Dan McCoy Speaks at Save the Pine Bush

by Tom Ellis


ALBANY, NY: At the March 16 SPB dinner, Albany County Executive Dan McCoy spoke about Environmental Accomplishments and the Agenda for the Future.   Mr. McCoy began with, “There is so much we’ve done” and “You’re organization — Save the Pine Bush — has been the rock of our community.”  Mr. McCoy grew up in Albany and still lives in the city.   He said his love of nature and being out in it resulted in part from his taking the bus to Thatcher Park as a kid to go swimming.  “Kids today do not have this opportunity to swim at Thatcher Park and run the trails,” he said.  He joked that while out on the trails, he and his friends were “keeping the police busy.”

Mr. McCoy clearly enjoyed discussing the initiatives he has taken. He said the county owns 421 acres at Lawson Lake that includes many hiking trails.  Free transportation for kids is provided from Albany, Cohoes, Watervliet, and Green Island to the site where kids can study piano, arts & crafts, and computers.  Kids learn how to use a compass and read a map. People can snow mobile and ice fish in winter.  He said all improvements to the site were made without using taxpayer money and unions help repair the roads.

He said when the highest elevation in the county — the 500 acre Buddhist property in Berne — became available for sale, he decided the county had to purchase it.  The county and the Town of Berne now own it, and the site is being transformed into a retreat center with trails under development.

Regarding crude oil shipments through the county to the Port Of Albany, he said the county imposed a moratorium [two years ago as a public health measure preventing any expansion or increase in current operations at the port]. Mr. McCoy said the trains pass through several municipalities in the county including Menands and Voorheesville.  He said the developer, Global Partners “is terrible to work with.”  He has met with may people on this matter and, having worked a fire-fighter for 21 years, he is aware of the dangers.  Regarding a catastrophic explosion, he said the “trains are near houses all over the country.  It is not if it happens but when it happens.  It is just a matter of time.”  He said air quality near the trains on South Pearl Street in Albany is “terrible.”

McCoy said the 310,000 Albany County “residents are my boss” and “Good citizens elect bad politicians by not voting.”   He said he desires Albany county to be the greenest county. Solar panels, he said,  are being installed on county buildings and energy efficiency is being enhanced in the same buildings.

Regarding the rail trail, he said the county has invested $3 million so far, bridges are being repaired, and walkers and bikers can now travel from the Port of Albany to New Scotland.  A link from the port to the Hudson River still needs to be completed.  He said, “You have to invest in your own future” and he likes to complete projects without taxpayer money by being creative with partnerships.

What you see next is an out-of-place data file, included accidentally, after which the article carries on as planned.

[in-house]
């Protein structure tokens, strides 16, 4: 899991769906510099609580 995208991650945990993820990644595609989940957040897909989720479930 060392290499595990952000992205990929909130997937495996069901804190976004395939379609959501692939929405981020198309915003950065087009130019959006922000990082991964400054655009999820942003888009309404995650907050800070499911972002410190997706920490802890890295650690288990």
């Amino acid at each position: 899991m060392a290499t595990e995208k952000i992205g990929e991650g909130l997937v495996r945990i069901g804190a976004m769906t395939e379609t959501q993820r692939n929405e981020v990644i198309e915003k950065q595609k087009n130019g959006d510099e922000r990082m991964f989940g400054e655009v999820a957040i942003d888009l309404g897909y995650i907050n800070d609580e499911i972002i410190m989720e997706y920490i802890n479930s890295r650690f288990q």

Mr. McCoy said he was offended by comments made by former county legislator Tim Nichols that he (McCoy) had taken $10,000 from the tobacco industry.   He said he was instrumental in having supermarkets in the county remove cigarettes from the isles and cigarettes “are still in the store but you do not see them.”   He said kids are “puffing on e-cigarettes in a big way now.”  He said that while he believes 18- to 20-year-olds should be able to drink alcohol and smoke because they can vote and serve in the military, he has “no issues with raising the tobacco purchase age to 21.”

Speaking of Save the Pine Bush, he said “You [SPB] are the experts.  Not me.  Educate us.  Let us know what works {and} what doesn’t.”   He said we are not recycling to the best of our abilities in the City of Albany, you must educate and frequently, and “we have to get info” about the best solid waste practises “into these kids’ schools or we lose them.”

During the Q&A, he suggested bicycle safety be taught to kids in schools and in response to a question from Lynne Jackson, said he would “love to reopen” the Bath House No. 2 closed a few years ago by former Mayor Jerry Jennings.  He said the county has tight finances and cannot do take all the initiatives some would like and the county has 47 unfunded mandates. 

Lynne urged Mr. McCoy to write to President Obama urging him to stop bombing other countries and redirect funds to  improve the US.  Mr. McCoy responded saying at Albany High School, we lost a music program and a year later we had an ROTC program.  He continued, “I want to work with you even if I don’t like you.  Isn’t it better to work together than against each other?  We have lots of hungry seniors and kids in the hill towns.  They are expensive to serve.”   He said he gets along better with Albany’s current mayor than her predecessor but when he and Kathy Sheehan disagree, “we keep it between us.”

Mr. McCoy continued. He said the county will soon have a mental health court. The “cops do not want to arrest them,” he said.  The “courts can help them instead of jails, with a better outcome.”  He said the county has a free dental clinic that serves more than 5000 children. He said Albany County has had an influx of refugees who are getting free first-time dental care and the county has a domestic violence court.  He said “go to legislators and speak up,” we should be able to vote on-line, “keep us honest,” and “take a tour of the Pine Bush and you will appreciate it.” 

He said “knocking Madison Ave from four to two lanes is crazy.  It is one of the main thoroughfares into the city.”   He said in Albany “the mayor has all the power.  She does not need the council.  I need to negotiate with 39 legislators.”



Published in May/June 2016
Save the Pine Bush Newsletter